The Changing Lakes

In the period 1800-1840, the land around the lake now called Wanaksink, was part of the vast wilderness owned by Robert L. Livingston, for whom Livingston Manor was named. His holdings were divided into tracts and the land cleared for farming by the early families, notably Burtis, Billings, Benedict, Clarkson, Coddington, Eldredge, Fowlwood, Gale, Hannon, Hardenburgh, Lord, Misner, Meola, Mckee, Tompkins and Wagner. It was then called Lord’s Pond being named by John Lord who came from Fairfield County in Connecticut, via the Town of Fallsburgh where he lived on the place owned by Milton Gray, Esq. in 1872. About 6,800 acres were leased to the Delaware and Hudson Canal Company And a dam was constructed between 1849 and 1851 across the outlet of the Pond which lifted the water level 20 feet and gave an area of water about 5 square miles and in some places, nearly 100 feet in depth. This Pond, draining into the Neversink River, was a prime feeder for the Canal. It is the largest body of water in the Town of Thompson. The Canal was abandoned in 1899 and the D&H Company relinquished its water rights.

In 1924, Thomas Watts, a lawyer from Middletown, N.Y. formed the Fowlwood Lake Realty Corporation, naming the lake after one of the early settlers. The first cottage on the lake was there in 1906, when Tom Watts owned “Whippoorwill Lodge.” It has been modernized and is owned by the Osterhout family.About 1925, Fowlwood Lake became Wanaksink Lake and all the surrounding property except the Hannon tract, became The Wanaksink Lake Corporation. About 1934, the community jointly formed the Wanaksink Lake Club, Inc. and bought the land from this corporation. With much hard work, they paid off the mortgage in October, 1940 and have maintained the area as a private community.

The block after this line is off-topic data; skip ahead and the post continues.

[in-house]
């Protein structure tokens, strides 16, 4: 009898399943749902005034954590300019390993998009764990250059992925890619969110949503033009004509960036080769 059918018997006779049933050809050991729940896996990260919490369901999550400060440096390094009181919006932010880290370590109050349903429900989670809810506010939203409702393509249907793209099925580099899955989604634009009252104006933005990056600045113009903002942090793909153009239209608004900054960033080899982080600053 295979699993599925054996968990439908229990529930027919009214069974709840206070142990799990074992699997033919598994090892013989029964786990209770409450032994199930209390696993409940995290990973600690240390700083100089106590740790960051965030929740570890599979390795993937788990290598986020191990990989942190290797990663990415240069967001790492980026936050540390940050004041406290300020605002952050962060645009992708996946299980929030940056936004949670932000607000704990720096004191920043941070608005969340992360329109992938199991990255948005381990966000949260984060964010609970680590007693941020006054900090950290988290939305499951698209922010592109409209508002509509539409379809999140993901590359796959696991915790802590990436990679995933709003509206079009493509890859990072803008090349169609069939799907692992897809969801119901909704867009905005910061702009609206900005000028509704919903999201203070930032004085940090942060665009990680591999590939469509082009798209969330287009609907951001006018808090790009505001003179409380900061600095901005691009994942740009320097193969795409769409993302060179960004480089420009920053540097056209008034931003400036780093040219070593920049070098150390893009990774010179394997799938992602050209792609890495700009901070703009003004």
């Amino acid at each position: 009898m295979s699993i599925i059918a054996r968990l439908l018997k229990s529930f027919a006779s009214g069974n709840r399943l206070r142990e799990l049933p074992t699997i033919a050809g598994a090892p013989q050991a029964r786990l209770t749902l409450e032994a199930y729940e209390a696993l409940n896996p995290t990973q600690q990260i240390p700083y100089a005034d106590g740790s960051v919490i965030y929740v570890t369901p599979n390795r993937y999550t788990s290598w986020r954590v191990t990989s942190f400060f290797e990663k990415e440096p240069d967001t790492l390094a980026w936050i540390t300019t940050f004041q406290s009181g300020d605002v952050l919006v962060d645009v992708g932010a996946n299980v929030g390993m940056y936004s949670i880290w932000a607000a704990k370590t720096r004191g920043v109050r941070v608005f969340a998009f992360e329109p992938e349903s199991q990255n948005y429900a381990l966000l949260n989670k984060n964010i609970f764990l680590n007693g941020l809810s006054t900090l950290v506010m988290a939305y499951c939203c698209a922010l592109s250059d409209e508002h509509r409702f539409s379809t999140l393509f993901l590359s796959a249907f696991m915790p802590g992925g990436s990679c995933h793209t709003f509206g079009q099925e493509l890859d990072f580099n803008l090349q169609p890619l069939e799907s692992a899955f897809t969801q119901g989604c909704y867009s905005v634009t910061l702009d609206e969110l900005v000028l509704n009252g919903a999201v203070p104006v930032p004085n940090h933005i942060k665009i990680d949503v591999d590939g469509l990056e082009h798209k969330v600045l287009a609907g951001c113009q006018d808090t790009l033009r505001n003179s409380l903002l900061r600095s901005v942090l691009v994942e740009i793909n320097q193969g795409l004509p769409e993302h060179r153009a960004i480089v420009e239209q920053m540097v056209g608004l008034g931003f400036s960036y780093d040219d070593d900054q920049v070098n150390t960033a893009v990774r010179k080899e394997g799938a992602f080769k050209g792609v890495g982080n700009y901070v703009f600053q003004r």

Mckee’s Pond, as shown on the Map of 1869 was dammed in 1869, also to serve as a D&H reservoir This dam cost $16,000 to erect. It is 1,050 feet long and 22 feet at highest point. It was made of dry stone masonry and earth fill. The bulkhead, on top, is 60 feet long and solid cement masonry. The full reservoir covered about 250 acres and was about 12 feet deep. Now called Lake Louise Marie, it is surrounded by country homes, some of which are occupied all year around.

Treasure Lake is a small community of leisure homes lying about one mile southwest of Wanaksink Lake. On early maps it is shown as Mud Pond since that was the condition of the bottom. It is about 1/4 the size of Wanaksink. Earlier on, it was known as Old English Pond because an Englishman settled there before the Sackett Road was made which is before the Newburgh-Cochecton Turnpike was constructed. But the solitude among the rhododendrons and laurel and the privations he endured were too much for his endurance and he departed.
Wolf Lake, also shown on early maps as Wolff Pond, is near the Neversink River and near the line to the southeast between the Towns of Mamakating and Thompson, adjacent to Yankee Lake which lies in Town of Mamakating. It was dammed to provide a reservoir for the D&H Canal. It is now a lovely community of second homes and year-round homes. It maintains its own security patrol. Apparently it was named for its abundance of wolves in early times as indicated by Mr. James E. Oumlan, however, that does not explain the sometime use of double “ff” in the spelling of Wolf. The American Telephone and Telegraph microwave relay tower is located on the first hill entering from the north on Wolf Lake Road. This hill was known as “spy Hill,” because hunters could espy game a long distance from its summit. There were few trees in the area then.

<< The Fire Department   |   Summer Inns & Boarding Houses >>